Collecting non-profit stories is a constant challenge for many communications and fundraising professionals. You know your organization is doing amazing work, but if your not doing frontline work, chances are you’re one step removed from program work. This means that you do not have direct access to the stories you most want to share with donors.
Does this situation sound familiar to you? It’s certainly been an issue for me at various points in my career.
You might be wondering what you can do to change this situation.
In today’s blog post, you will learn about the value of creating a personalized process for collecting stories, as well as how to develop a process that works for your nonprofit organization.
Why do you need a process for collecting non-profit stories?
Creating a process for something is probably one of the least exciting parts of our jobs. Who really wants to spend time developing a process and then documenting it for organizational use?
Early on in my career, I didn’t see the value of developing and using processes for certain tasks. But soon I faced problems. I couldn’t replicate the process for efficiently completing certain tasks, nor could I delegate those tasks to others. In other words, when you want to scale your work or get others involved, it becomes considerably more difficult to add them into the mix.
This is where a good process can make your work a lot easier. Take storytelling, for example. Collecting stories is likely not a task that you do entirely on your own, and there are probably multiple steps involved. Now, if you were to have those steps concretely defined and have created tools to simplify the steps, collecting stories could be a much easier task as a result of your clearly defined process. Part of what I teach in The Storytelling Non-Profit Master Class is how to define and develop this process for your organization so that you can more easily achieve your fundraising and communications goals through storytelling.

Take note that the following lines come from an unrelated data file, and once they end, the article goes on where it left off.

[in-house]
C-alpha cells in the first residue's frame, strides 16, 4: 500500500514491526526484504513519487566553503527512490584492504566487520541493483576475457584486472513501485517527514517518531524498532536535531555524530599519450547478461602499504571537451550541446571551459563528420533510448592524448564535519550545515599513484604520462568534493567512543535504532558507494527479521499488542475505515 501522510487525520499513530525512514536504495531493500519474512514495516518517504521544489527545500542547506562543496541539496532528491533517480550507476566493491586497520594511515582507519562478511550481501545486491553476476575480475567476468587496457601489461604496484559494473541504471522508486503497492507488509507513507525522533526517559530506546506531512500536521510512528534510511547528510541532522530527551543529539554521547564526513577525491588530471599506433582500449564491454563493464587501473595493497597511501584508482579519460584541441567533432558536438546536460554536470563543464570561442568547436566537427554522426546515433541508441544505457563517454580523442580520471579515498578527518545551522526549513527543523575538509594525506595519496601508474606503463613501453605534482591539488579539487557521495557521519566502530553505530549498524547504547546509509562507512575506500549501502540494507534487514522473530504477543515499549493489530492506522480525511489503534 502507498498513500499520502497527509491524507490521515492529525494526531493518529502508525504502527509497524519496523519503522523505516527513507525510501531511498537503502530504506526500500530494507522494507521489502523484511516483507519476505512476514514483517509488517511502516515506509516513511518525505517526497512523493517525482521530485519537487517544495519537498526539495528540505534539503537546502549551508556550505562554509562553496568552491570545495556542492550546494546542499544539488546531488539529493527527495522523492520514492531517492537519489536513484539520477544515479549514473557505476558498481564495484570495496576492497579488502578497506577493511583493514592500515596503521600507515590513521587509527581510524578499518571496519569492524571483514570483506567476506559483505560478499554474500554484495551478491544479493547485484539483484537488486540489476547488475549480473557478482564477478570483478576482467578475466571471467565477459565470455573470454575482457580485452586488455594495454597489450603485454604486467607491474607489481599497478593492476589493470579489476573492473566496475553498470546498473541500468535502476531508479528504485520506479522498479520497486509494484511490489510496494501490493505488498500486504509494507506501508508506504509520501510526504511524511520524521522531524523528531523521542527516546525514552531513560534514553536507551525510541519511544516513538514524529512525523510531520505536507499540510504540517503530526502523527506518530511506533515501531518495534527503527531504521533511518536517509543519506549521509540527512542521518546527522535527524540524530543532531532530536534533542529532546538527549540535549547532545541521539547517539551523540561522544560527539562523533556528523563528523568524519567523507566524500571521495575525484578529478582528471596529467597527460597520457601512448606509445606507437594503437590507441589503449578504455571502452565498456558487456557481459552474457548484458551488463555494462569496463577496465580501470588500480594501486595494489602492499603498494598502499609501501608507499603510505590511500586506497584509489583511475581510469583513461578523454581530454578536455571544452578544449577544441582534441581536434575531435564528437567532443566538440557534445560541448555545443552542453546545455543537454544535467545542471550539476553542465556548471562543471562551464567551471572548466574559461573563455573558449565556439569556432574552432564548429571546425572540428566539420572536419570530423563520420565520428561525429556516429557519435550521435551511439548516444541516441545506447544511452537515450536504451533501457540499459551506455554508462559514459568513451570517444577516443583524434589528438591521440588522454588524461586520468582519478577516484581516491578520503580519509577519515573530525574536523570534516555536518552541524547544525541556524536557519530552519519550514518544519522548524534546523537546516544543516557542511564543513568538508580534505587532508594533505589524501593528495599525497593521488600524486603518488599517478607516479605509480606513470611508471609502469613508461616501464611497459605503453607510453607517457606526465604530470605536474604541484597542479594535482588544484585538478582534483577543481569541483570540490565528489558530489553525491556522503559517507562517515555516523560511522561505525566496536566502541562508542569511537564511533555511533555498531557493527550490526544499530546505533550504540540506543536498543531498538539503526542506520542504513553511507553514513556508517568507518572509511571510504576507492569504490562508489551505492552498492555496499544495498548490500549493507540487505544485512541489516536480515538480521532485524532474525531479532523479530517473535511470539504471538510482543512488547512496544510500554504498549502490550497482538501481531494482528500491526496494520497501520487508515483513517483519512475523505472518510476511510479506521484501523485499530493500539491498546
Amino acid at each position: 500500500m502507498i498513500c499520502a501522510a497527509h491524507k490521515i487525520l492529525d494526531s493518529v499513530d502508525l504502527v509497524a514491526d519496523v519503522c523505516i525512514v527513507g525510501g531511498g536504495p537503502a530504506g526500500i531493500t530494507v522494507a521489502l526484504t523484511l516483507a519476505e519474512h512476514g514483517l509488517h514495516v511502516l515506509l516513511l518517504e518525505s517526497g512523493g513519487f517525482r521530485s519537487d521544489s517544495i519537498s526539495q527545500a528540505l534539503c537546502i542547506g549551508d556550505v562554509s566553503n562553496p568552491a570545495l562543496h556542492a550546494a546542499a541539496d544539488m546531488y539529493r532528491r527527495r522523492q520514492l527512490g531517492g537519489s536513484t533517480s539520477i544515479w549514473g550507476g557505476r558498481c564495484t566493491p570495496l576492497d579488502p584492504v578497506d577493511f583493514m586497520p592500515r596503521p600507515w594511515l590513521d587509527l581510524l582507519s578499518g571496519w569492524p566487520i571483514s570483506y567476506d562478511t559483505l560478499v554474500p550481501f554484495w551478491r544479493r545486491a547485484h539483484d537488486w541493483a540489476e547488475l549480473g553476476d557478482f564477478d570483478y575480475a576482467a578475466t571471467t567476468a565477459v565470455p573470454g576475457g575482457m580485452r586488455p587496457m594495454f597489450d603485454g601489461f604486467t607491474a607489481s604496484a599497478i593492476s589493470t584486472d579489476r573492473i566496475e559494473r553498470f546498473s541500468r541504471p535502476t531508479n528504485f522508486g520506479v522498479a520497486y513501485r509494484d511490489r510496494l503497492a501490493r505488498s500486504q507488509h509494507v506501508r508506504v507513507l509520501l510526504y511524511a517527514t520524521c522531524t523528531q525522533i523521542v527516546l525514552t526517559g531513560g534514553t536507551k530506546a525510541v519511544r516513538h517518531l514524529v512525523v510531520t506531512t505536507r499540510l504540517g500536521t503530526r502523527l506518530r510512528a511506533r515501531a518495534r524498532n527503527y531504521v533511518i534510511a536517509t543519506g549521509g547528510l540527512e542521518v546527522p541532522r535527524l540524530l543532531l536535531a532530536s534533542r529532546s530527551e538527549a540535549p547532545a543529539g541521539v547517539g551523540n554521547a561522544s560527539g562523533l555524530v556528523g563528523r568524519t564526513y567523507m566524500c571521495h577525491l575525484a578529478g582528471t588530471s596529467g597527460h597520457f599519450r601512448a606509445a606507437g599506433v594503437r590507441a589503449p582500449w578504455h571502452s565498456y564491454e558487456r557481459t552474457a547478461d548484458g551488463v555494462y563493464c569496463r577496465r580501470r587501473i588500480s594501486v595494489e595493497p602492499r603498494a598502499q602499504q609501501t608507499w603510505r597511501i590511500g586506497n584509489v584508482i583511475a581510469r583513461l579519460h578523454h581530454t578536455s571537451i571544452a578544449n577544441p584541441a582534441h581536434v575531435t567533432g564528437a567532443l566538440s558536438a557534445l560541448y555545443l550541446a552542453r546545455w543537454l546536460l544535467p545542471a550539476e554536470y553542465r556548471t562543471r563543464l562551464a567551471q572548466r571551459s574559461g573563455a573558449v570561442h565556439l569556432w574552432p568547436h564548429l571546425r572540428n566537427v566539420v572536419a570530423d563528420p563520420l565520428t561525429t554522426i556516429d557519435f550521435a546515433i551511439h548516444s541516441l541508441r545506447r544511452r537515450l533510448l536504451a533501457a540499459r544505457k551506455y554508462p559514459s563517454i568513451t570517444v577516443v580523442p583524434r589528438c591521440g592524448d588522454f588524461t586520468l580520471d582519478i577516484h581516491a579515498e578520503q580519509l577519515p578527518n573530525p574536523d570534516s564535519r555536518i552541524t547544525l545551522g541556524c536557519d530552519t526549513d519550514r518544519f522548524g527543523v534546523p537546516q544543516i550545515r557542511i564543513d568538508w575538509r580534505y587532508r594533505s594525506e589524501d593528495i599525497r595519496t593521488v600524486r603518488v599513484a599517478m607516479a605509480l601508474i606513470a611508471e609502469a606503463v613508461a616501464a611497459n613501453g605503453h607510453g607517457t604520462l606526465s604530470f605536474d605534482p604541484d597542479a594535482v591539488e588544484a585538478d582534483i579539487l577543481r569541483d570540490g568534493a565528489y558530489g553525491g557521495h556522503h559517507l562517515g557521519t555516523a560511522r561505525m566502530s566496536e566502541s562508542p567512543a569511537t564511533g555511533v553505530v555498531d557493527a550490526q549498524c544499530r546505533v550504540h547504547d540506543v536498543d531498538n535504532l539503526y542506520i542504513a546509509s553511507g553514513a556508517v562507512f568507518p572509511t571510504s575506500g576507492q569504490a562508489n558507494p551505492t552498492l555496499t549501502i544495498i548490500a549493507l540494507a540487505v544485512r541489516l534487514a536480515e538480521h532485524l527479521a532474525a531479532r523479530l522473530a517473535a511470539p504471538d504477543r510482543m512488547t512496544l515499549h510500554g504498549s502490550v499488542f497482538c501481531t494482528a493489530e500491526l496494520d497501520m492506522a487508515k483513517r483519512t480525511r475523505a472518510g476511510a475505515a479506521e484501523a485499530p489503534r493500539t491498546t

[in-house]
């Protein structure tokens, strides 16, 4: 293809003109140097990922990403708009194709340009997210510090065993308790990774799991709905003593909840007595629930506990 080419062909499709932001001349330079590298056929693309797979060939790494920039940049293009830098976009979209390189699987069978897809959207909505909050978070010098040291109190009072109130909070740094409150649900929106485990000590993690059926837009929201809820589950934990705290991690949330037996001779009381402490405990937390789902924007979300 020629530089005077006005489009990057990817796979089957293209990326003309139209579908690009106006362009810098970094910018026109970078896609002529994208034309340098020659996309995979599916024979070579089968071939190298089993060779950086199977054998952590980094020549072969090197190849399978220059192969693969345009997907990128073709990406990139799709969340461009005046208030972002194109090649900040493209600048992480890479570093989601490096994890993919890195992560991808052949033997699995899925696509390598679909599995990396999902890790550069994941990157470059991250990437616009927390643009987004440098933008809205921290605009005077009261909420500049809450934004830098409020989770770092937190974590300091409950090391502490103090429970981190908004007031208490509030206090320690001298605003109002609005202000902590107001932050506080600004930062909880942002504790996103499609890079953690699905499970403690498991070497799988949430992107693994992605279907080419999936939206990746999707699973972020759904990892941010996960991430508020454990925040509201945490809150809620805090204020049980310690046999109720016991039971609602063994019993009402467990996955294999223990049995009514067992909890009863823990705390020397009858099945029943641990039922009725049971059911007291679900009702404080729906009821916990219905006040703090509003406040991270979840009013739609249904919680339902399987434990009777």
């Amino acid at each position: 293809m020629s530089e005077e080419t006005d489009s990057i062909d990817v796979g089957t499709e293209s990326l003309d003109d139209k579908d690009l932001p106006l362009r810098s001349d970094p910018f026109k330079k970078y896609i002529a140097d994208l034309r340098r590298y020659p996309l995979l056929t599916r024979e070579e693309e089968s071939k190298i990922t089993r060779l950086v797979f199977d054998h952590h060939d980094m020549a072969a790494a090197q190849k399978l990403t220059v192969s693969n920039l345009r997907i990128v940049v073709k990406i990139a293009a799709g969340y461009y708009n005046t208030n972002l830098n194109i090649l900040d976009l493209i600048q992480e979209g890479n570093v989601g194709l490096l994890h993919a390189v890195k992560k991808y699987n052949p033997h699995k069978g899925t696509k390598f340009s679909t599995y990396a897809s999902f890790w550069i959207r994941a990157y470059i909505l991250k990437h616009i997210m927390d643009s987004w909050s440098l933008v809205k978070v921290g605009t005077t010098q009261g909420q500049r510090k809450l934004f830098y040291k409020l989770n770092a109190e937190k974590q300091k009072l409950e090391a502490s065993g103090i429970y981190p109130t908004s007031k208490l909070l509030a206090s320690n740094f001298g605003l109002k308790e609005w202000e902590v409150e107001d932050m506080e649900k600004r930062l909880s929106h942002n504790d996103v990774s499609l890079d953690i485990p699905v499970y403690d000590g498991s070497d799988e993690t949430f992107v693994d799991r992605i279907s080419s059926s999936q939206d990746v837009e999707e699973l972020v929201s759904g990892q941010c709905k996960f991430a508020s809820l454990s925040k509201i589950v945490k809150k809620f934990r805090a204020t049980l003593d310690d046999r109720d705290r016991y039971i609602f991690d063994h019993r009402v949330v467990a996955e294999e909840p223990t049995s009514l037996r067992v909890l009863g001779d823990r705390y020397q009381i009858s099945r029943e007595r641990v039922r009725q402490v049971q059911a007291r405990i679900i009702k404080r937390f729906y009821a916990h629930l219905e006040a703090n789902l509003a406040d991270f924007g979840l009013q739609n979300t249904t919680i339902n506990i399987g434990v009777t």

Creating your custom process for collecting stories
Whether or not you already have a defined process for collecting non-profit stories, I want to offer a few pointers to either kick-start this project or refine what you’ve already created.
Step #1—Write out your current process. The best way to write out your process is to actually perform each step and write it down as you go. For instance, maybe your first step is to email certain people and then make a follow-up call if they don’t respond within a week. Write down each thing you do.
Step #2—Decide which parts of the process are not working for you. Once you have written each step down, read through the process and put a star by any step that is currently difficult or not working well. Basically, mark any place you find yourself getting stuck.
Step #3—Troubleshoot. After identifying the sticky spots, your task is to find ways to troubleshoot that portion of the process. If other colleagues are involved, get their feedback and see if you can find an alternative solution. For example, let’s say staff members do not reply to your emails requesting stories. When asked, they say email is not the best way to reach them. Instead, you could 1) attend their program meetings, or 2) set recurring coffee dates to chat with them.
Step #4—Create tools and templates. Once you have smoothed out your process, review it one more time to identify where you could create tools or templates for yourself. The purpose of doing this is to avoid having to do the same work twice. For instance, if you ask certain questions to clients in certain programs, think about creating a standard questionnaire so you can remember the questions each time.
Step #5—Continue to review and refine. As with any process, it is beneficial to review and refine it from time to time. I like to review my story gathering process twice a year.
These are the five steps you can take to develop a better process for collecting stories for your organization. Whether you have a process in place already or are just getting started, I hope these steps provide you with some fresh inspiration.